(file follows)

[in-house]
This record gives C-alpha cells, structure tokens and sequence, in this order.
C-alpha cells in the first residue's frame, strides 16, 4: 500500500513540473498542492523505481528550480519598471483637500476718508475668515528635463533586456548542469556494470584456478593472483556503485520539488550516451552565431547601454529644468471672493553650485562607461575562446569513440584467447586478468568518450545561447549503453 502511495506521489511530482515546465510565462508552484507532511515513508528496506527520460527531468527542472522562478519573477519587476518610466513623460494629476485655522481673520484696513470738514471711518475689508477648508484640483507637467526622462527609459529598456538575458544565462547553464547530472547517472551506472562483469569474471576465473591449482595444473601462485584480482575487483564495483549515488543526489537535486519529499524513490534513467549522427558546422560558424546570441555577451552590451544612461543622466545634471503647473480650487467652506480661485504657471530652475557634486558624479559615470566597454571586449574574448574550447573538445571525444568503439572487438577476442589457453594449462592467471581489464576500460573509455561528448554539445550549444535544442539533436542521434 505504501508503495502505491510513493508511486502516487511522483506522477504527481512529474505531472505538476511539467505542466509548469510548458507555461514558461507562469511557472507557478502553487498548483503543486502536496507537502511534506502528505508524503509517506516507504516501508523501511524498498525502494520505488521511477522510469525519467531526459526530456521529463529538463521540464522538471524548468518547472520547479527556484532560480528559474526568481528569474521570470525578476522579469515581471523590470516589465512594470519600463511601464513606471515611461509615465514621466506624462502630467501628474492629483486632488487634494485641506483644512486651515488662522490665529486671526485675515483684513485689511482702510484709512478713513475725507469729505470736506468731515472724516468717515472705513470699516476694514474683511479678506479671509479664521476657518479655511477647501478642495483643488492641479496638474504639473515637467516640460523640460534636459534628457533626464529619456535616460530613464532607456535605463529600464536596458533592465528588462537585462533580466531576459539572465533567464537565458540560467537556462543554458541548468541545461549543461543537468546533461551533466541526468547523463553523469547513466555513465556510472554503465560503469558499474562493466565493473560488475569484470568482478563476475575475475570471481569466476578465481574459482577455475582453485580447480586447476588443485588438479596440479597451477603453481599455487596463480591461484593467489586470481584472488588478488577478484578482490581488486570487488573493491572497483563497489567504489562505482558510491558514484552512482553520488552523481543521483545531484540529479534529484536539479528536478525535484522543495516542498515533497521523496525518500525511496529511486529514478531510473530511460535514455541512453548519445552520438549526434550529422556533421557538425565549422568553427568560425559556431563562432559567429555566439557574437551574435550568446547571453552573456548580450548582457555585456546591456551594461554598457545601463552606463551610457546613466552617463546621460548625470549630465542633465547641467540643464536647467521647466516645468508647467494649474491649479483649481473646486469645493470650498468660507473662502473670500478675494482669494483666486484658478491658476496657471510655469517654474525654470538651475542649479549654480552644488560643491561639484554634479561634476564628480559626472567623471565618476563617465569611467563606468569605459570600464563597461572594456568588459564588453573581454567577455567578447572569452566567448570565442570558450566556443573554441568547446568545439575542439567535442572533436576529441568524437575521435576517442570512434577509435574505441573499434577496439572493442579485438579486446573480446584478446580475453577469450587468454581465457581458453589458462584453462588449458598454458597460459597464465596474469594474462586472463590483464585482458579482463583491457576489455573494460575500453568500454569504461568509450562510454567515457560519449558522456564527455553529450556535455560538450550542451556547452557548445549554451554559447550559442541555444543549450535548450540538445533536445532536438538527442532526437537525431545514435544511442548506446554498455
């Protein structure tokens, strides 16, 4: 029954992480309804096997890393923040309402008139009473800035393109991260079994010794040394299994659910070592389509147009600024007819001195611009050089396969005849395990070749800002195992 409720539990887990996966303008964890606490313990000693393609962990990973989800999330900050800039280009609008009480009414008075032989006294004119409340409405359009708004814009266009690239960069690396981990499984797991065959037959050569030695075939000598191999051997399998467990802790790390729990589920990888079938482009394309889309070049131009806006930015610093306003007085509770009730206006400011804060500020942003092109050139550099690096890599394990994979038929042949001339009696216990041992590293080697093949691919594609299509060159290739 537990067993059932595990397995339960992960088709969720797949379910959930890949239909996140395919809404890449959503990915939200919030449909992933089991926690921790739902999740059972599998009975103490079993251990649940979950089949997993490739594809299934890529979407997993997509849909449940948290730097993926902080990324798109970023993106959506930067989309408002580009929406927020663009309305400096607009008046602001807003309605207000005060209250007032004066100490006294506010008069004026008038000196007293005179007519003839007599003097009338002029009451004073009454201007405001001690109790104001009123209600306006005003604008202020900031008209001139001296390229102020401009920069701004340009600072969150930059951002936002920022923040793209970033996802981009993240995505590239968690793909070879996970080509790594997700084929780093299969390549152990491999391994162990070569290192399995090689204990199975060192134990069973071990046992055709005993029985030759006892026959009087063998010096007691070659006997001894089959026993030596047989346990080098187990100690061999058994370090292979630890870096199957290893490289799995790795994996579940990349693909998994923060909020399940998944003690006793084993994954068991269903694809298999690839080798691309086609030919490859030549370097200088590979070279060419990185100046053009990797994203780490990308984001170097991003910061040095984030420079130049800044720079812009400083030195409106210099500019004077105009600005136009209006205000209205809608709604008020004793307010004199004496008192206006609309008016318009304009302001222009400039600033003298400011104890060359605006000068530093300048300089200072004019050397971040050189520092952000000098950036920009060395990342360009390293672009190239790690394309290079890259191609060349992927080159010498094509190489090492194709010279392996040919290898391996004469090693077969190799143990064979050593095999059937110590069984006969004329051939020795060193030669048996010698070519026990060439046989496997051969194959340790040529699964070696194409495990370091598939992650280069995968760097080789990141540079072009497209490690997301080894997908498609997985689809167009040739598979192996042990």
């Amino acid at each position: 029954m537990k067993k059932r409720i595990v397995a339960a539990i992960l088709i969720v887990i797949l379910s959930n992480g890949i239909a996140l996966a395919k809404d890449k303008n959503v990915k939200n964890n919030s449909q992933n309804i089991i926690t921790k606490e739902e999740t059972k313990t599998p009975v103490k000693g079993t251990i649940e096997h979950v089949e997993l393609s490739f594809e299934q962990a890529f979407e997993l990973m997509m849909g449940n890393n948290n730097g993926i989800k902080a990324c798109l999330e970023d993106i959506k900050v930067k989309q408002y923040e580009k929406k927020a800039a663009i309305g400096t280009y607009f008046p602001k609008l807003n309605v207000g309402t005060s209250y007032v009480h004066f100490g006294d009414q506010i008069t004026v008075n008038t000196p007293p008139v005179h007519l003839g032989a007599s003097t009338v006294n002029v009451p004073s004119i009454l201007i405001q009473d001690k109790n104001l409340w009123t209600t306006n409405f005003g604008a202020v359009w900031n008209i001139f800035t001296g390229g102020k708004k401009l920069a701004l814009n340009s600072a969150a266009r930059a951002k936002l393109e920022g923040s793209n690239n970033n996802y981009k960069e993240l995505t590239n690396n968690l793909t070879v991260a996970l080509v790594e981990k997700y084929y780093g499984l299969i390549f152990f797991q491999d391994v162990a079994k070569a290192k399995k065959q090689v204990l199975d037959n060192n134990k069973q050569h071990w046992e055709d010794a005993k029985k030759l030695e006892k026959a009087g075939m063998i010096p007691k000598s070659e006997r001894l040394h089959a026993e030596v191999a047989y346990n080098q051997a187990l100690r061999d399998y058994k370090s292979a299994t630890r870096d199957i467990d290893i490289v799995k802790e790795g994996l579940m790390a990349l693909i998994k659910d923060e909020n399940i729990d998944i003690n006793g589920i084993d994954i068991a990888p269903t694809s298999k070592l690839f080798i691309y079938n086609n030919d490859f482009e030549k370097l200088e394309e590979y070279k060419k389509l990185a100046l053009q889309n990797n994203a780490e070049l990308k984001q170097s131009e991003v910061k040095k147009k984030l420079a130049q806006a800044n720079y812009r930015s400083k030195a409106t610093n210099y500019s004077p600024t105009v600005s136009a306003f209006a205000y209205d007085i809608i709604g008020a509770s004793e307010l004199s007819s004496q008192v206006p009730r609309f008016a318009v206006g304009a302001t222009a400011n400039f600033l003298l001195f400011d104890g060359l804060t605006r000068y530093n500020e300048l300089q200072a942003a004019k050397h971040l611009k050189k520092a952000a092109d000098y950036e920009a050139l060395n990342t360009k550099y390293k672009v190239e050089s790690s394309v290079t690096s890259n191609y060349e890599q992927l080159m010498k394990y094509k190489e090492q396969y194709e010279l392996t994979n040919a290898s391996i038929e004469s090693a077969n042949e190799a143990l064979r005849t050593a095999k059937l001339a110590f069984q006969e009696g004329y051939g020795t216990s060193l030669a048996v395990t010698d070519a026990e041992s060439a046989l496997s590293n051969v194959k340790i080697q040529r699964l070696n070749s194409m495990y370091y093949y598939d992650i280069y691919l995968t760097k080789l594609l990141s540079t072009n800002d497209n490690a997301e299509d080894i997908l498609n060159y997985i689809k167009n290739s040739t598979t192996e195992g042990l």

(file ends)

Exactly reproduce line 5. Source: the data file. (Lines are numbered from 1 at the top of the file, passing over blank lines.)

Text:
């Amino acid at each position: 029954m537990k067993k059932r409720i595990v397995a339960a539990i992960l088709i969720v887990i797949l379910s959930n992480g890949i239909a996140l996966a395919k809404d890449k303008n959503v990915k939200n964890n919030s449909q992933n309804i089991i926690t921790k606490e739902e999740t059972k313990t599998p009975v103490k000693g079993t251990i649940e096997h979950v089949e997993l393609s490739f594809e299934q962990a890529f979407e997993l990973m997509m849909g449940n890393n948290n730097g993926i989800k902080a990324c798109l999330e970023d993106i959506k900050v930067k989309q408002y923040e580009k929406k927020a800039a663009i309305g400096t280009y607009f008046p602001k609008l807003n309605v207000g309402t005060s209250y007032v009480h004066f100490g006294d009414q506010i008069t004026v008075n008038t000196p007293p008139v005179h007519l003839g032989a007599s003097t009338v006294n002029v009451p004073s004119i009454l201007i405001q009473d001690k109790n104001l409340w009123t209600t306006n409405f005003g604008a202020v359009w900031n008209i001139f800035t001296g390229g102020k708004k401009l920069a701004l814009n340009s600072a969150a266009r930059a951002k936002l393109e920022g923040s793209n690239n970033n996802y981009k960069e993240l995505t590239n690396n968690l793909t070879v991260a996970l080509v790594e981990k997700y084929y780093g499984l299969i390549f152990f797991q491999d391994v162990a079994k070569a290192k399995k065959q090689v204990l199975d037959n060192n134990k069973q050569h071990w046992e055709d010794a005993k029985k030759l030695e006892k026959a009087g075939m063998i010096p007691k000598s070659e006997r001894l040394h089959a026993e030596v191999a047989y346990n080098q051997a187990l100690r061999d399998y058994k370090s292979a299994t630890r870096d199957i467990d290893i490289v799995k802790e790795g994996l579940m790390a990349l693909i998994k659910d923060e909020n399940i729990d998944i003690n006793g589920i084993d994954i068991a990888p269903t694809s298999k070592l690839f080798i691309y079938n086609n030919d490859f482009e030549k370097l200088e394309e590979y070279k060419k389509l990185a100046l053009q889309n990797n994203a780490e070049l990308k984001q170097s131009e991003v910061k040095k147009k984030l420079a130049q806006a800044n720079y812009r930015s400083k030195a409106t610093n210099y500019s004077p600024t105009v600005s136009a306003f209006a205000y209205d007085i809608i709604g008020a509770s004793e307010l004199s007819s004496q008192v206006p009730r609309f008016a318009v206006g304009a302001t222009a400011n400039f600033l003298l001195f400011d104890g060359l804060t605006r000068y530093n500020e300048l300089q200072a942003a004019k050397h971040l611009k050189k520092a952000a092109d000098y950036e920009a050139l060395n990342t360009k550099y390293k672009v190239e050089s790690s394309v290079t690096s890259n191609y060349e890599q992927l080159m010498k394990y094509k190489e090492q396969y194709e010279l392996t994979n040919a290898s391996i038929e004469s090693a077969n042949e190799a143990l064979r005849t050593a095999k059937l001339a110590f069984q006969e009696g004329y051939g020795t216990s060193l030669a048996v395990t010698d070519a026990e041992s060439a046989l496997s590293n051969v194959k340790i080697q040529r699964l070696n070749s194409m495990y370091y093949y598939d992650i280069y691919l995968t760097k080789l594609l990141s540079t072009n800002d497209n490690a997301e299509d080894i997908l498609n060159y997985i689809k167009n290739s040739t598979t192996e195992g042990l």